Demand-responsive public transport not only increases efficiency of existing services by optimising all the resources involved in their operation —vehicles, energy, money and time—, resulting in shorter travel times and higher frequency, but it also allows to reach further, thus improving access to public transport.

Were there any challenges faced when setting up the pilot in terms of regulations, technology, or other?

The main challenge the pilot faced for its deployment was its condition of being a public service. AMB is a public authority, and as such, it could only launch the service through a public tender aimed at transport operators. On top of that, it was the first time AMB was designing a tender for an on-demand bus service, so it took longer than usual to create and internally approve its technical documents. This delayed the whole process associated with the public tender by several months.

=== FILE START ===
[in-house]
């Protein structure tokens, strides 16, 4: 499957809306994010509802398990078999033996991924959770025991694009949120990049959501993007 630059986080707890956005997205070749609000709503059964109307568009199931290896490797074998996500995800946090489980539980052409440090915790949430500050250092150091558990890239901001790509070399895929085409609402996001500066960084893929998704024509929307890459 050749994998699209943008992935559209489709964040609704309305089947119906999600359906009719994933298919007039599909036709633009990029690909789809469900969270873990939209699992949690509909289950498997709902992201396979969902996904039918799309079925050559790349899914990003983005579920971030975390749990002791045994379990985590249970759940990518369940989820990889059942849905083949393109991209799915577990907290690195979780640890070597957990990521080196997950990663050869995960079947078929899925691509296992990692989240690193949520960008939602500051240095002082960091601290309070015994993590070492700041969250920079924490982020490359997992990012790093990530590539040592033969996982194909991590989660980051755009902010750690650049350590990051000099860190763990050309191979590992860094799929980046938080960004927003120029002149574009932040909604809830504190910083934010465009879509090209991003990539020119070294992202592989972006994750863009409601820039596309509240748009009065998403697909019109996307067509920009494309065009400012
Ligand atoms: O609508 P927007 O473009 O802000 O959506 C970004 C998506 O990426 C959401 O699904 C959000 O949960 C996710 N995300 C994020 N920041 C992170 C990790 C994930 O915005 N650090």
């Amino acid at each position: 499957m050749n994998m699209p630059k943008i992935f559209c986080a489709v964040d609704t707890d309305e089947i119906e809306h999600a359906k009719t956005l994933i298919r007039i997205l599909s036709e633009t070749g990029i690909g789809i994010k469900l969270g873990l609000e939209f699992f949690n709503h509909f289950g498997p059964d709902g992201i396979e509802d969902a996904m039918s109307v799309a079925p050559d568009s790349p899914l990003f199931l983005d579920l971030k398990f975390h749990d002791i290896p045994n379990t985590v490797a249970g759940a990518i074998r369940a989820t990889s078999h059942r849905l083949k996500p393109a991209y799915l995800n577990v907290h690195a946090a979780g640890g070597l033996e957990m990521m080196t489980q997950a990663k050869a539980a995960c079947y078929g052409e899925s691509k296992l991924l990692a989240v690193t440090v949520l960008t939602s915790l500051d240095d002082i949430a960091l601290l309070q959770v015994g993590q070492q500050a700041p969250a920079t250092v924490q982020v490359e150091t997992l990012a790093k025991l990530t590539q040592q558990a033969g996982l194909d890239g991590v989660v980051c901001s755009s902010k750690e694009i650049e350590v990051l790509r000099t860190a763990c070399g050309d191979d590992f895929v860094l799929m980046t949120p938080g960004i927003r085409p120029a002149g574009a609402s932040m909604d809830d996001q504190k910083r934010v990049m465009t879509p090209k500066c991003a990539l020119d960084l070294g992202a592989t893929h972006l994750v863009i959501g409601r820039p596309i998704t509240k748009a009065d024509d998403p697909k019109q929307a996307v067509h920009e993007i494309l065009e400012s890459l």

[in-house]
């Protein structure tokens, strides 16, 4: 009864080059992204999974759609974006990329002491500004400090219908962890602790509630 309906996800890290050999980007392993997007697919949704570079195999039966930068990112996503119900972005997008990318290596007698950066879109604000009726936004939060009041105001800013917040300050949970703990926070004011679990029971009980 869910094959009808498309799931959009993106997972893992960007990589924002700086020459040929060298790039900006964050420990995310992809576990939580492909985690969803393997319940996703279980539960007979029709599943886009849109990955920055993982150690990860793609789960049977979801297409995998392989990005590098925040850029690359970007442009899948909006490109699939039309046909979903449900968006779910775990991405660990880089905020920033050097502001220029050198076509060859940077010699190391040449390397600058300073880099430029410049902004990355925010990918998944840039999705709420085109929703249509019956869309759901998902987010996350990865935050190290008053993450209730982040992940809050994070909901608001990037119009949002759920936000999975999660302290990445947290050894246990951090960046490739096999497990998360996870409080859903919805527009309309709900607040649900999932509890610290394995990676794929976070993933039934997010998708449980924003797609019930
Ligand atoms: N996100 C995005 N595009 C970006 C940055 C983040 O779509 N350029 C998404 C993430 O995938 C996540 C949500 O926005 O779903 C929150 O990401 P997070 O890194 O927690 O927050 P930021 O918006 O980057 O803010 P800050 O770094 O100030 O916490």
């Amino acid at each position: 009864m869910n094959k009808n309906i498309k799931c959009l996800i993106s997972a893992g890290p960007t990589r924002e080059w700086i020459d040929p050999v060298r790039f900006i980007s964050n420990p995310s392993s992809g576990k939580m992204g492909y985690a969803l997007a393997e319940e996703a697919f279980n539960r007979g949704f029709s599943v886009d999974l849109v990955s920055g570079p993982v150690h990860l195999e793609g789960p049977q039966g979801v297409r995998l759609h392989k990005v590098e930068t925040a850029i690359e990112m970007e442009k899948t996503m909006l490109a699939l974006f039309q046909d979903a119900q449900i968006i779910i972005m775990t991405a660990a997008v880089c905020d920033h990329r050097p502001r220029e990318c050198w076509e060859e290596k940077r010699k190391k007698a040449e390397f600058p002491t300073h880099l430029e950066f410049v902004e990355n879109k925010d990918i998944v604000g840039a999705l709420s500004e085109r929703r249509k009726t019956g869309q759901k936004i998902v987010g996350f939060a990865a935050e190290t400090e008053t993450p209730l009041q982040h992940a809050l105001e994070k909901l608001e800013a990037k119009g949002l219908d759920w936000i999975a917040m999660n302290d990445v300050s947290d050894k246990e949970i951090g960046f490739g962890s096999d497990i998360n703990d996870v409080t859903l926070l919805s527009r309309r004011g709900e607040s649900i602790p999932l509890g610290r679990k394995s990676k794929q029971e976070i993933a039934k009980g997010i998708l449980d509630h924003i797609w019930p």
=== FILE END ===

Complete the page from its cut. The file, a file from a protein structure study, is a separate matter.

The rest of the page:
What is the view of the city authority of the pilot?

As explained earlier, providing regular bus services in low-density areas is very costly and does not properly tackle challenges such as making public transport accessible for as many people as possible and providing a good alternative to private means of transport, making it a flawed model from both the public administration’s and the user’s point of view. AMB is eager to assess the performance of on-demand bus services in this kind of areas because that is where it has identified a great potential for improving existing regular bus services and deploying new bus services where it was not economically viable before.